Connecting to Freightview's API

If you're a Freightview customer, you can set up integrations to access quotes via our API to a myriad of software including ERPs, E-commerce, Shopping Carts, Site Plugins, and more.

About the API

Freightview's API is considered RESTful. It uses JSON, a common and lightweight data representation that is easily consumed by most languages and frameworks. The documentation is clear and robust (check it out Here). Even if you're not a developer, this post will explain how you can test the API without writing a single line of code.

Getting started

If you've ever connected to an API before, you know that the biggest challenge is the first step: authenticating. In the same way that you log in on our website, the API needs to know who you are in order to give you back rates based on your carrier relationships. If you don't include the correct authentication with each request, all calls to the Freightview API will return a "401 Unauthorized error." Reach out to our Support Team for further assistance.

Obtaining your API key

Freightview's API requires a special key to recognize your account. You can find this key in your Account Settings, then choose "API key". More Here. 
Screenshot 2023-08-10 at 1.18.19 PM

Method 1: Simple API authentication with cURL

Freightview's developer documentation provides a one-line command you can run in your terminal to ensure you can successfully connect to the API. This command is called "cURL", and it simply verifies that a URL (in this case, Freightview's API URL) gives the expected response. When you run this command, along with your API key, you should get a 200 OK response like the one shown here. Notice the trailing colon (:) after the API key. This tells cURL that the password is empty.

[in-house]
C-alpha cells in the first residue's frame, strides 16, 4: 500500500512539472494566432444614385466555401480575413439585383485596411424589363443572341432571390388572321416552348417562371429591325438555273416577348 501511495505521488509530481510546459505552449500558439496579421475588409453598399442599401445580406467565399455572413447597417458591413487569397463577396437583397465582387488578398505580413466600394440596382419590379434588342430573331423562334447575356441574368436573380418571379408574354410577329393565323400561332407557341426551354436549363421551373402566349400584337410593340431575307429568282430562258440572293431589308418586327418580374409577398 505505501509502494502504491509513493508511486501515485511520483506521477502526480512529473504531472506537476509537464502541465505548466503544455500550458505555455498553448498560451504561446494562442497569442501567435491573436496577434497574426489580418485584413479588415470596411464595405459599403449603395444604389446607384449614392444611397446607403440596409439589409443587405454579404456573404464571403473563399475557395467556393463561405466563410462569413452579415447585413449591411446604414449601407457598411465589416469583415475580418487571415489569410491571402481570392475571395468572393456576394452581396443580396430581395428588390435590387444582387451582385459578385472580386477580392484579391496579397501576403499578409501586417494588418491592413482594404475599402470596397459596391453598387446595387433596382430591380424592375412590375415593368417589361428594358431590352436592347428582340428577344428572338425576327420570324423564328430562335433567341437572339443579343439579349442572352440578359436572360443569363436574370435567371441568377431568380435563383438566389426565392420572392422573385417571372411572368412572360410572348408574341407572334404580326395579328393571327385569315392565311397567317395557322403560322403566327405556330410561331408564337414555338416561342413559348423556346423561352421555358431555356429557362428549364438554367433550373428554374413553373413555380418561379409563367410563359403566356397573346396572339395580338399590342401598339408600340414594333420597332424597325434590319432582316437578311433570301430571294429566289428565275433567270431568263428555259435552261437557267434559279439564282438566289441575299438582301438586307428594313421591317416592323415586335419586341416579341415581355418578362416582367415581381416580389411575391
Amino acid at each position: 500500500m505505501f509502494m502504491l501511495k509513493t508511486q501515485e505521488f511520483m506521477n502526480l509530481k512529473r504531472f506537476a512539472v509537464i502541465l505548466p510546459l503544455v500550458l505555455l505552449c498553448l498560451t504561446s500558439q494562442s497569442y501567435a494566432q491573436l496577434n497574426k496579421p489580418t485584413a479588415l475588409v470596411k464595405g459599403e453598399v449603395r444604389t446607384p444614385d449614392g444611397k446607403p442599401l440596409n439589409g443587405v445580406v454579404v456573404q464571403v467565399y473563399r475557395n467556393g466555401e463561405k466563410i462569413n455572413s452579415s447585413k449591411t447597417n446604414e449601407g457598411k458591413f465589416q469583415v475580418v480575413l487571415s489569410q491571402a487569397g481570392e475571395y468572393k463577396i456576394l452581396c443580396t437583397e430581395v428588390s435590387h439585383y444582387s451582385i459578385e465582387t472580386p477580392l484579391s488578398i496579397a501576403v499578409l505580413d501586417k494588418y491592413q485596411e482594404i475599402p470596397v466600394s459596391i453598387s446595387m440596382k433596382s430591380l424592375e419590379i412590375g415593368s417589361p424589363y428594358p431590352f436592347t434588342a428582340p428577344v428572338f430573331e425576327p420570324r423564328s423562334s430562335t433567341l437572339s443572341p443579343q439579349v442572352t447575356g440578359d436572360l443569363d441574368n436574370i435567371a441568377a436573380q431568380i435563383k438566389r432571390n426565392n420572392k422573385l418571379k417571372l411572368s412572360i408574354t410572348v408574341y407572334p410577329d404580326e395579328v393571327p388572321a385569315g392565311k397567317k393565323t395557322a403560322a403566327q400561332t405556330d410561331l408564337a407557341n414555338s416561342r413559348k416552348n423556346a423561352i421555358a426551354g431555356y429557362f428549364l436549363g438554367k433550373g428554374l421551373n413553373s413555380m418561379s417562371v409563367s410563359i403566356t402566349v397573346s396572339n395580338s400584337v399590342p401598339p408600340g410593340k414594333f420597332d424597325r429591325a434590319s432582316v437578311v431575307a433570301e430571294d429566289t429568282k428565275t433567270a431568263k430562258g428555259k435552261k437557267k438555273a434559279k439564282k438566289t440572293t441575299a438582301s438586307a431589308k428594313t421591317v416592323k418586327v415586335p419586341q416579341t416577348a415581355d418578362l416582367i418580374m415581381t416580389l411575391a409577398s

Method 2: Simple API authentication with Postman

cURL is great, but some folks prefer a nice user interface to interact with instead. The gold standard for testing APIs is a free and cross-platform application called Postman. You can get it at

As you can see in the screenshot below, you'll provide all of the same information as you would with cURL, but you enter it in Postman's fields. Again, the password field is empty. The result should be the same: a 200 OK response.

  • Ensure the method is GET.
  • Enter the authenticated URL.
  • On the Authorization tab, choose Basic Auth in the dropdown, and enter your API key for the Username.
  • Hit Send.

Further testing

The methods above allow you to ensure the Freightview API is up, reachable, and successfully authenticating your account. If you want to take things further, you can use Postman to do a few rate requests, just like you would on the website.

  • Change the method from GET to POST.
  • Replace "authenticate" with "rates" in the URL.
  • On the Headers tab, add a Content-Type header with "application/json" as the value. (You can leave the Authorization header alone).
  • On the Body tab, choose "raw" and build your JSON request according to the documentation.
  • Hit Send.

Successful responses will once again return a 200 OK response, along with an array of quotes.f you get an error, check the response documentation for the corresponding HTTP status code (e.g. 400, 500) for that endpoint.

Notice that endpoints like /rates are versioned. You may specify a version in the URL using this format: If you do not specify a version, it will default to version 1.0.

They're your rates, use them your way

At Freightview, we strive to make every aspect of your shipping needs easier; whether you're using our website or a complementary tool. Our API makes it easy to see and use your rates however you need them. And of course, we're here to help if you have questions or comments. Happy shipping!

This post was updated on August 10th, 2023

Contact our Support Team for further questions & assistance.